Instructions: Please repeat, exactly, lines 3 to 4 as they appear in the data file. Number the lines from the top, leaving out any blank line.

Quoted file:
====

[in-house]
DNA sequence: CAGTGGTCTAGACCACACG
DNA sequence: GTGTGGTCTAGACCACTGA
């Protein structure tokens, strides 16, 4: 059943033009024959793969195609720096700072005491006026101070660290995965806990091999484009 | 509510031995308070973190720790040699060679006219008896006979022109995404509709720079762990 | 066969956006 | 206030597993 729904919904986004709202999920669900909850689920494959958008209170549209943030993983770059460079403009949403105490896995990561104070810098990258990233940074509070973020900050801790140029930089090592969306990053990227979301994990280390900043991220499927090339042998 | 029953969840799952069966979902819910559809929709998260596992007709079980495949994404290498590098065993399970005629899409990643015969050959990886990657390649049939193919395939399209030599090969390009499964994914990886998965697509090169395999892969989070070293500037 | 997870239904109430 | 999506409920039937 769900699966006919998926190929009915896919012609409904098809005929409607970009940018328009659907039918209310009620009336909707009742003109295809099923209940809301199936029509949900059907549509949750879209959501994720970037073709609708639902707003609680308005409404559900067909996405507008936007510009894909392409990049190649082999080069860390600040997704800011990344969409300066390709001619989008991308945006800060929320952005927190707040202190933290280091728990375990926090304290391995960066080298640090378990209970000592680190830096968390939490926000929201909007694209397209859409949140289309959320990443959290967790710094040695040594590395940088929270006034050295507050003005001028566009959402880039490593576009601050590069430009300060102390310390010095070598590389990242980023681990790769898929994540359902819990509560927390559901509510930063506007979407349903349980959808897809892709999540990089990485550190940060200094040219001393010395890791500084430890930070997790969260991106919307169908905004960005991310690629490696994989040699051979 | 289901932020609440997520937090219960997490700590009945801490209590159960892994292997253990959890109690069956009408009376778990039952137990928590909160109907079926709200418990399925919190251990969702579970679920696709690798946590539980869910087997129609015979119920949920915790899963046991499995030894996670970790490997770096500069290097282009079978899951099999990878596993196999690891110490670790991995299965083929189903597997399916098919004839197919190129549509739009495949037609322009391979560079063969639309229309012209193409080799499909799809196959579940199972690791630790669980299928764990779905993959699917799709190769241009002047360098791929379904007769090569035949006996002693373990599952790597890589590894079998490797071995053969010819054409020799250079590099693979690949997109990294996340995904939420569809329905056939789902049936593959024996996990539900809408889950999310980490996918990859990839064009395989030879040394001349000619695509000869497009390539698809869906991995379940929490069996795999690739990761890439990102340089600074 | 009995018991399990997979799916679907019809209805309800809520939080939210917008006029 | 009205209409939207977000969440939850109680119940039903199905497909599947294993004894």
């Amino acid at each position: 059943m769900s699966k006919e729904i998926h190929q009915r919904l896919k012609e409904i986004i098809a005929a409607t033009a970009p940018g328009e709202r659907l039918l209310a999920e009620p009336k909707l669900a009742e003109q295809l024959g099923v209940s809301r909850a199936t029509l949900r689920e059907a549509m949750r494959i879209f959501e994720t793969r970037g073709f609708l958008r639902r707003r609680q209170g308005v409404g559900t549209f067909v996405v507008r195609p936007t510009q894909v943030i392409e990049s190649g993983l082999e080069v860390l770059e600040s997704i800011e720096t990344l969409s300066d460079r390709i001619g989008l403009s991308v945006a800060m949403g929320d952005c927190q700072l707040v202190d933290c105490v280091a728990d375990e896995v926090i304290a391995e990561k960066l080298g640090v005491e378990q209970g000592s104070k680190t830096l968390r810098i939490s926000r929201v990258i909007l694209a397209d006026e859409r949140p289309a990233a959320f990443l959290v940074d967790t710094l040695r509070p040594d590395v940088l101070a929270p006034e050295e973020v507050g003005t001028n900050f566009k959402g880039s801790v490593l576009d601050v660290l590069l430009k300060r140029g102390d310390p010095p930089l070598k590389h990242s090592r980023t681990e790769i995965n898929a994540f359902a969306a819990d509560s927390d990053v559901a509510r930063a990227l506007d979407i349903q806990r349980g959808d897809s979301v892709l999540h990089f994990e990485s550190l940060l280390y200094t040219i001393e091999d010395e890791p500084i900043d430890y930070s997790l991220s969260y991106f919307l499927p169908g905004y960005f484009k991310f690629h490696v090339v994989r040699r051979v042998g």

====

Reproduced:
DNA sequence: GTGTGGTCTAGACCACTGA
């Protein structure tokens, strides 16, 4: 059943033009024959793969195609720096700072005491006026101070660290995965806990091999484009 | 509510031995308070973190720790040699060679006219008896006979022109995404509709720079762990 | 066969956006 | 206030597993 729904919904986004709202999920669900909850689920494959958008209170549209943030993983770059460079403009949403105490896995990561104070810098990258990233940074509070973020900050801790140029930089090592969306990053990227979301994990280390900043991220499927090339042998 | 029953969840799952069966979902819910559809929709998260596992007709079980495949994404290498590098065993399970005629899409990643015969050959990886990657390649049939193919395939399209030599090969390009499964994914990886998965697509090169395999892969989070070293500037 | 997870239904109430 | 999506409920039937 769900699966006919998926190929009915896919012609409904098809005929409607970009940018328009659907039918209310009620009336909707009742003109295809099923209940809301199936029509949900059907549509949750879209959501994720970037073709609708639902707003609680308005409404559900067909996405507008936007510009894909392409990049190649082999080069860390600040997704800011990344969409300066390709001619989008991308945006800060929320952005927190707040202190933290280091728990375990926090304290391995960066080298640090378990209970000592680190830096968390939490926000929201909007694209397209859409949140289309959320990443959290967790710094040695040594590395940088929270006034050295507050003005001028566009959402880039490593576009601050590069430009300060102390310390010095070598590389990242980023681990790769898929994540359902819990509560927390559901509510930063506007979407349903349980959808897809892709999540990089990485550190940060200094040219001393010395890791500084430890930070997790969260991106919307169908905004960005991310690629490696994989040699051979 | 289901932020609440997520937090219960997490700590009945801490209590159960892994292997253990959890109690069956009408009376778990039952137990928590909160109907079926709200418990399925919190251990969702579970679920696709690798946590539980869910087997129609015979119920949920915790899963046991499995030894996670970790490997770096500069290097282009079978899951099999990878596993196999690891110490670790991995299965083929189903597997399916098919004839197919190129549509739009495949037609322009391979560079063969639309229309012209193409080799499909799809196959579940199972690791630790669980299928764990779905993959699917799709190769241009002047360098791929379904007769090569035949006996002693373990599952790597890589590894079998490797071995053969010819054409020799250079590099693979690949997109990294996340995904939420569809329905056939789902049936593959024996996990539900809408889950999310980490996918990859990839064009395989030879040394001349000619695509000869497009390539698809869906991995379940929490069996795999690739990761890439990102340089600074 | 009995018991399990997979799916679907019809209805309800809520939080939210917008006029 | 009205209409939207977000969440939850109680119940039903199905497909599947294993004894």